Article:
Shortly after graduating from college and entering real adulthood, I (like many 20-somethings) started to feel uneasy about my career progress. I had landed a full-time job but couldn’t shake the feeling that I was headed in the wrong direction.
And while I didn't know the exact path I wanted to take, I did know I wanted to work in a more creative industry on projects that excited me. And I wasn’t going to wait years for things to fall into place.
So, to speed things up, I decided to do one thing a week that scared me. It wasn’t easy or comfortable, but that’s the idea, right? Here are some of the challenges that made the biggest difference.

1. Mastering the Art of the Cold Pitch

If I wanted to become a writer, I knew I’d need to start freelancing to build up my experience and portfolio. I began applying for writing jobs with publications I admired, but those opportunities were only posted so often.
I didn't have a lot of connections in the industry, and living outside of big media markets like New York City and Los Angeles didn’t help. I knew if I wanted to expand my network and client base faster, I’d have to start cold pitching.
Did I like emailing strangers out of the blue asking for work? No. Did I get rejected a lot? Yes. But, sometimes I hit the jackpot and landed a story at a great publication or made a new contact, which grew both my network and experience.

2. Going Solo

To further expand my network I tried to make the drive from Orange County to Los Angeles as much as possible to attend networking events, career seminars, panel discussions and conferences.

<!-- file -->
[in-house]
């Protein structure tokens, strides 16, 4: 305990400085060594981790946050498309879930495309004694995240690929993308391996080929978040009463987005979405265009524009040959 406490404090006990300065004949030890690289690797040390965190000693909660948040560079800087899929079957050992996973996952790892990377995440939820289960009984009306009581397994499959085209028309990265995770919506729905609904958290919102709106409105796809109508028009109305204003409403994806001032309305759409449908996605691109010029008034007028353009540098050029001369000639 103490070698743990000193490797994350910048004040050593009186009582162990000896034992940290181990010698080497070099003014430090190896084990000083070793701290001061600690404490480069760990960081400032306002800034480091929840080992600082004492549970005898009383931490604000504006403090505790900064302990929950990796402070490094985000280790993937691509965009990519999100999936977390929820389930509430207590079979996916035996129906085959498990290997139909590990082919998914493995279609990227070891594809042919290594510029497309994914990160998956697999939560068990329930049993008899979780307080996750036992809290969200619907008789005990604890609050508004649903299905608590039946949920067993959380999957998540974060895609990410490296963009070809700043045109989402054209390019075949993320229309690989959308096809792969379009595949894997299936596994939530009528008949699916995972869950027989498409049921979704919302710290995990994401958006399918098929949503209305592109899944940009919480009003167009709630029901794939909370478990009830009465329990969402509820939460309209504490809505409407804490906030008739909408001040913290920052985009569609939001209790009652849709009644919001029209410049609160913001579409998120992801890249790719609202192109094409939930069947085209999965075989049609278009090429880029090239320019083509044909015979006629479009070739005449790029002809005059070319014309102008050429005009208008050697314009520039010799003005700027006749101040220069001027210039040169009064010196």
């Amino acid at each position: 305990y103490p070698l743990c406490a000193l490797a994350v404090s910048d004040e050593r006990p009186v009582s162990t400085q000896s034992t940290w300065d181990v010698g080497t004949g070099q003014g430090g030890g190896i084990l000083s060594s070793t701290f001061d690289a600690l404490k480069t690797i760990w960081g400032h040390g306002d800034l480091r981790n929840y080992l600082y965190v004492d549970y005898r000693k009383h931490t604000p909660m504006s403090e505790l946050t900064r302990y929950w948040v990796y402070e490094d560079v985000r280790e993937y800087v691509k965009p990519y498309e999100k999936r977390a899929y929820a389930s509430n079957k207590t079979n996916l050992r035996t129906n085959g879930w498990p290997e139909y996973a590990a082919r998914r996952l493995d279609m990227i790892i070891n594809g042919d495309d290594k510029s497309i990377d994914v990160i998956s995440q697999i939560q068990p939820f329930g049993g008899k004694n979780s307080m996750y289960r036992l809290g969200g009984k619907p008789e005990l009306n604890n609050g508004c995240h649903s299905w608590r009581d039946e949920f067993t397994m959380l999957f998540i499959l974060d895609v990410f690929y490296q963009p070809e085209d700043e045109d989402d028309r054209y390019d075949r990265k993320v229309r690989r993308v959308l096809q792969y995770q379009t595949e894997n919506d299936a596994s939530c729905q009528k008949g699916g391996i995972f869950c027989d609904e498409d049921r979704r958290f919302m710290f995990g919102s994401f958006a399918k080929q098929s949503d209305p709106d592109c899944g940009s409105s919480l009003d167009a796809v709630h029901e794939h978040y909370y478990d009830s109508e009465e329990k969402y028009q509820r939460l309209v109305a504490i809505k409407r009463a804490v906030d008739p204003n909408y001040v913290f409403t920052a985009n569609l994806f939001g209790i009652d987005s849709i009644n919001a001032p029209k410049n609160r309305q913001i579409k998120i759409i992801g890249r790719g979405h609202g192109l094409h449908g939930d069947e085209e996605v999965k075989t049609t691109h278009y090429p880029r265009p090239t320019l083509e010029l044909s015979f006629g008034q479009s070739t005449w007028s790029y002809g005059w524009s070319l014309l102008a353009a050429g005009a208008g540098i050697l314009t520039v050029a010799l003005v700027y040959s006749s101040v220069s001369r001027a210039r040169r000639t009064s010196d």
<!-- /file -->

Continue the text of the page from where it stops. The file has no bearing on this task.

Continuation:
At first, I enlisted a buddy to go with me. Over time, I realized that when I had a friend with me, I was less likely to, you know, actually network. I hated going to these events by myself, but found them to be much more effective when I was on my own and couldn't cling to a familiar face.

3. Drinking All the Coffee

Full disclaimer: I hate coffee. A fact you’d find surprising if you knew how many coffee dates I’ve arranged. When I was first starting out, I read countless stories of young professionals who’d found mentors simply by asking them to meet for a cup of coffee. I replicated their results by setting up my own coffee dates with people whose careers and achievements I admired.
I asked colleagues, former professors, people I’d met at networking events and whose careers I admired, to get coffee. Sure, the answer wasn’t always yes, and that stung, but more often than not, people were receptive and happy to help. I’ve made valuable business contacts, soaked up great advice and even made a few friends.

4. Getting Online

I don’t enjoy talking about myself. Being a writer by trade has forced me to get more comfortable doing so, but when I first graduated from college, I found it challenging to share my career aspirations with others.
It was embarrassing at times to “brag” on LinkedIn or share an article I was proud of on Instagram, but I kept posting. Slowly but surely, by being active on social media and through my website, I built a personal brand. Now, it’s not uncommon for my digital presence to attract new clients. Even though I found self-promotion on social media uncomfortable (and sometimes still do), I’m glad I stuck with it.

The Results

My efforts weren’t always a success. But each small action helped me gain control over my career. And all the failures made the times I saw results that much more invigorating — so much so that I would often double or triple my weekly efforts. And now that I have the career I want, I’m so glad I pushed myself out of my comfort zone and did all those scary things — they paid off.